Snooze & swarm
With every long, compounding day we find ourselves pushing our start time back just a little bit later for some much-needed rest.
As it turned out, today was not the day for hitting the snooze button. Stage 7 was departing from the town of Castrovillari in front of a bumper crowd (unlike stage 6). Unfortunately, we arrived late, meaning, by the time we had parked, we had to leave again.
I had a spot picked out on a twisting descent in the early part of the stage so we park and waited. With every passing minute another photo-moto arrived, until the place was swarming with them. Not to worry, Mike and I had the pick of the spots.
Today's course was a tricky one for us, with only one main road for most of the way. If you got caught behind you had to stay behind - for a very, very long time.
Not deterred and with our new mantra now etched into the thick dust accumulated on our trusty Fiat, “everyday we push harder”, we had a second location in mind. However, it would require some crazy, rally-style detours along narrow farm roads.
Enter the Stuntman. Mike clipped the apex, and then drifted the rear, around every corner at breathtaking speed. I held on tight, reading the GPS like it was rally pacenotes and trying to keep the cannoli down.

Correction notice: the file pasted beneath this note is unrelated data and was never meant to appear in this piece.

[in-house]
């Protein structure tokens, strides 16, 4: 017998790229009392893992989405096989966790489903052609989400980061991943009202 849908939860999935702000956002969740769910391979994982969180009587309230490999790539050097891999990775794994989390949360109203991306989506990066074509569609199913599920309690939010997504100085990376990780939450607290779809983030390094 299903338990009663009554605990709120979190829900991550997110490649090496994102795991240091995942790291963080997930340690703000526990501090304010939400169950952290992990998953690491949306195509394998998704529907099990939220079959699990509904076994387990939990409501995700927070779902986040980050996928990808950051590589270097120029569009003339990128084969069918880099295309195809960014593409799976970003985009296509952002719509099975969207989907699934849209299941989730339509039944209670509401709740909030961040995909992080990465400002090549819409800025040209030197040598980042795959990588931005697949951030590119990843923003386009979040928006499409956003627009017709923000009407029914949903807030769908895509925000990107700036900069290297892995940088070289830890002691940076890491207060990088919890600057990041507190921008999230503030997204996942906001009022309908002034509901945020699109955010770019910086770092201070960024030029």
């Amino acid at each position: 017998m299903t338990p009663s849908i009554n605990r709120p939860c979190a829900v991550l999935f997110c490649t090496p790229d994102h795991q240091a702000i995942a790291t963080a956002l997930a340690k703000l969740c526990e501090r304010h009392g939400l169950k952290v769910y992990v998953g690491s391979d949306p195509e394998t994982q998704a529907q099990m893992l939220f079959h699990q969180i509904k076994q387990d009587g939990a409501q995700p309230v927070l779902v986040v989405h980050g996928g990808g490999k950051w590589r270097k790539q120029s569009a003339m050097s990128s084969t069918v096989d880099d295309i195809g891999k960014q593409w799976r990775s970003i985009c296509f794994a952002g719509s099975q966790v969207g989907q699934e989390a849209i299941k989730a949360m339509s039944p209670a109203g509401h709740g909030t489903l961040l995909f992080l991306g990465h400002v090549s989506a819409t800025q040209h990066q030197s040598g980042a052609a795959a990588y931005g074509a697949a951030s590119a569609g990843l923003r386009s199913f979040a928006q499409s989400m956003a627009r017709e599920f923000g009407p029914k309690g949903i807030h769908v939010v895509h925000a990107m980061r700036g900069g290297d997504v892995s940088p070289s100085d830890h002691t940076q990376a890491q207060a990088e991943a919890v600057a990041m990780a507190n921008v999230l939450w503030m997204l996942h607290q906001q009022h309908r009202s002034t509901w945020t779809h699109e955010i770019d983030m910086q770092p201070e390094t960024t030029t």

Alas, our adventure ended all-too-soon with a set of enormous concrete blocks permanently closing the on-ramp to the highway we were targeting for our getaway.
Now stuck behind the race convoy, we were forced to consider what we might actually have needed most anyway - a little R&R (and a perfect opportunity to work on the bidon collection). We even had time to stop at a service station for lunch and espresso.
A rather dramatic finish
The finish for stage 7 was in the town of Alberobello - a UNESCO World Heritage site on account of a series of quaint small buildings with conical roofs, made from local stone. As usual, there wasn't much time to take it all in, as the sprint trains were approaching.
The Giro plays the same dramatic music for the finish of every stage. When you hear it you know that there's only uno chilometri to go. We got ourselves set to shoot. You feel a bit like a sniper, especially with Mike perched high up on a rooftop, cap backwards, peering down.
Looking through my viewfinder I could see Caleb Ewan coming into frame at blistering speed. As he sprinted towards us it was too close to tell if he had won, offering no post-sprint celebration to help us out. I searched for his team - the raucous hugging, high-fiving and general celebrating were a dead giveaway. He’d done it!
Lastly, a very hearty shoutout to Meridio News for the post. Regular readers will remember me doing an interview on-the-fly back during stage 4 - well, that was it. Divertiti!